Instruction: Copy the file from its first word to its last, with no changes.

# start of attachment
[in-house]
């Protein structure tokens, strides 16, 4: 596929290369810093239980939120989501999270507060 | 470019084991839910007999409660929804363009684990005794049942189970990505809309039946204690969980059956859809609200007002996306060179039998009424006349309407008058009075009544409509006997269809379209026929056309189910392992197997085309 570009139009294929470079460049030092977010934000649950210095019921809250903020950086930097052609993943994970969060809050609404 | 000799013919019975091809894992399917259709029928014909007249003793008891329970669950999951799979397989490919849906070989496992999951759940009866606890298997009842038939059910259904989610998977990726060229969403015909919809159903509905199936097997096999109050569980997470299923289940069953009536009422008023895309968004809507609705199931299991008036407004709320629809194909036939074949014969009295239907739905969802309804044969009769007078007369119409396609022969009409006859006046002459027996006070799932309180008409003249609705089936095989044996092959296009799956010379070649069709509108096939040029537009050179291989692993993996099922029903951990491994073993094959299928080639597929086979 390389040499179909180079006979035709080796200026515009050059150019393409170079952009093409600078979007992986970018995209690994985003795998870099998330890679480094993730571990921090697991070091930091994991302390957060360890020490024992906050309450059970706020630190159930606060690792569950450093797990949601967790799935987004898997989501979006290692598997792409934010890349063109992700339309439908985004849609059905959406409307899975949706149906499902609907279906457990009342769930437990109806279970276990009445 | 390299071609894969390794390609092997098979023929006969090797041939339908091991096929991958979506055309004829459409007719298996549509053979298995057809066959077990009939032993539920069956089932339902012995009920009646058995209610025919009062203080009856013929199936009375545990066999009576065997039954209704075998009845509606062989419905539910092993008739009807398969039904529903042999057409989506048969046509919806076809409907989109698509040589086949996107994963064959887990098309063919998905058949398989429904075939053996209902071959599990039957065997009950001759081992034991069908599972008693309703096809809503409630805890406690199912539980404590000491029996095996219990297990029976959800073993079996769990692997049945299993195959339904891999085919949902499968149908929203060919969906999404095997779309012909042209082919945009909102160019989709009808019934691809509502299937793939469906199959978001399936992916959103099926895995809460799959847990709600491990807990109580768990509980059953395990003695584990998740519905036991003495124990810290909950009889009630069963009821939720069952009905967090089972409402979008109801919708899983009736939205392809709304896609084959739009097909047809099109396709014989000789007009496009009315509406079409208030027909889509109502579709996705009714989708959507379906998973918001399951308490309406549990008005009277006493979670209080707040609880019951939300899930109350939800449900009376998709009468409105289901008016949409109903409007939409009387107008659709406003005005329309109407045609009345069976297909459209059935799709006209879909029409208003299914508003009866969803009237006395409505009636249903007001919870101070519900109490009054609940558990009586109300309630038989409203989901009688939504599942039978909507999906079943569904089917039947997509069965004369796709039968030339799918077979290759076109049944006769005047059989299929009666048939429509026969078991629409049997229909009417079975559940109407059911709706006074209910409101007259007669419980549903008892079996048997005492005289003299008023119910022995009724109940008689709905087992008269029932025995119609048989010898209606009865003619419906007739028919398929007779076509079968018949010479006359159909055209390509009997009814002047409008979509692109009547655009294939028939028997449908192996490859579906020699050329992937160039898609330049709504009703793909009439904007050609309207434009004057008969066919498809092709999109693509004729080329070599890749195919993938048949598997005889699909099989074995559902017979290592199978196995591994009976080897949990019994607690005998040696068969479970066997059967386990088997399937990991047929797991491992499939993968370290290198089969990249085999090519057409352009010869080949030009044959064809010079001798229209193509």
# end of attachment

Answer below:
[in-house]
């Protein structure tokens, strides 16, 4: 596929290369810093239980939120989501999270507060 | 470019084991839910007999409660929804363009684990005794049942189970990505809309039946204690969980059956859809609200007002996306060179039998009424006349309407008058009075009544409509006997269809379209026929056309189910392992197997085309 570009139009294929470079460049030092977010934000649950210095019921809250903020950086930097052609993943994970969060809050609404 | 000799013919019975091809894992399917259709029928014909007249003793008891329970669950999951799979397989490919849906070989496992999951759940009866606890298997009842038939059910259904989610998977990726060229969403015909919809159903509905199936097997096999109050569980997470299923289940069953009536009422008023895309968004809507609705199931299991008036407004709320629809194909036939074949014969009295239907739905969802309804044969009769007078007369119409396609022969009409006859006046002459027996006070799932309180008409003249609705089936095989044996092959296009799956010379070649069709509108096939040029537009050179291989692993993996099922029903951990491994073993094959299928080639597929086979 390389040499179909180079006979035709080796200026515009050059150019393409170079952009093409600078979007992986970018995209690994985003795998870099998330890679480094993730571990921090697991070091930091994991302390957060360890020490024992906050309450059970706020630190159930606060690792569950450093797990949601967790799935987004898997989501979006290692598997792409934010890349063109992700339309439908985004849609059905959406409307899975949706149906499902609907279906457990009342769930437990109806279970276990009445 | 390299071609894969390794390609092997098979023929006969090797041939339908091991096929991958979506055309004829459409007719298996549509053979298995057809066959077990009939032993539920069956089932339902012995009920009646058995209610025919009062203080009856013929199936009375545990066999009576065997039954209704075998009845509606062989419905539910092993008739009807398969039904529903042999057409989506048969046509919806076809409907989109698509040589086949996107994963064959887990098309063919998905058949398989429904075939053996209902071959599990039957065997009950001759081992034991069908599972008693309703096809809503409630805890406690199912539980404590000491029996095996219990297990029976959800073993079996769990692997049945299993195959339904891999085919949902499968149908929203060919969906999404095997779309012909042209082919945009909102160019989709009808019934691809509502299937793939469906199959978001399936992916959103099926895995809460799959847990709600491990807990109580768990509980059953395990003695584990998740519905036991003495124990810290909950009889009630069963009821939720069952009905967090089972409402979008109801919708899983009736939205392809709304896609084959739009097909047809099109396709014989000789007009496009009315509406079409208030027909889509109502579709996705009714989708959507379906998973918001399951308490309406549990008005009277006493979670209080707040609880019951939300899930109350939800449900009376998709009468409105289901008016949409109903409007939409009387107008659709406003005005329309109407045609009345069976297909459209059935799709006209879909029409208003299914508003009866969803009237006395409505009636249903007001919870101070519900109490009054609940558990009586109300309630038989409203989901009688939504599942039978909507999906079943569904089917039947997509069965004369796709039968030339799918077979290759076109049944006769005047059989299929009666048939429509026969078991629409049997229909009417079975559940109407059911709706006074209910409101007259007669419980549903008892079996048997005492005289003299008023119910022995009724109940008689709905087992008269029932025995119609048989010898209606009865003619419906007739028919398929007779076509079968018949010479006359159909055209390509009997009814002047409008979509692109009547655009294939028939028997449908192996490859579906020699050329992937160039898609330049709504009703793909009439904007050609309207434009004057008969066919498809092709999109693509004729080329070599890749195919993938048949598997005889699909099989074995559902017979290592199978196995591994009976080897949990019994607690005998040696068969479970066997059967386990088997399937990991047929797991491992499939993968370290290198089969990249085999090519057409352009010869080949030009044959064809010079001798229209193509």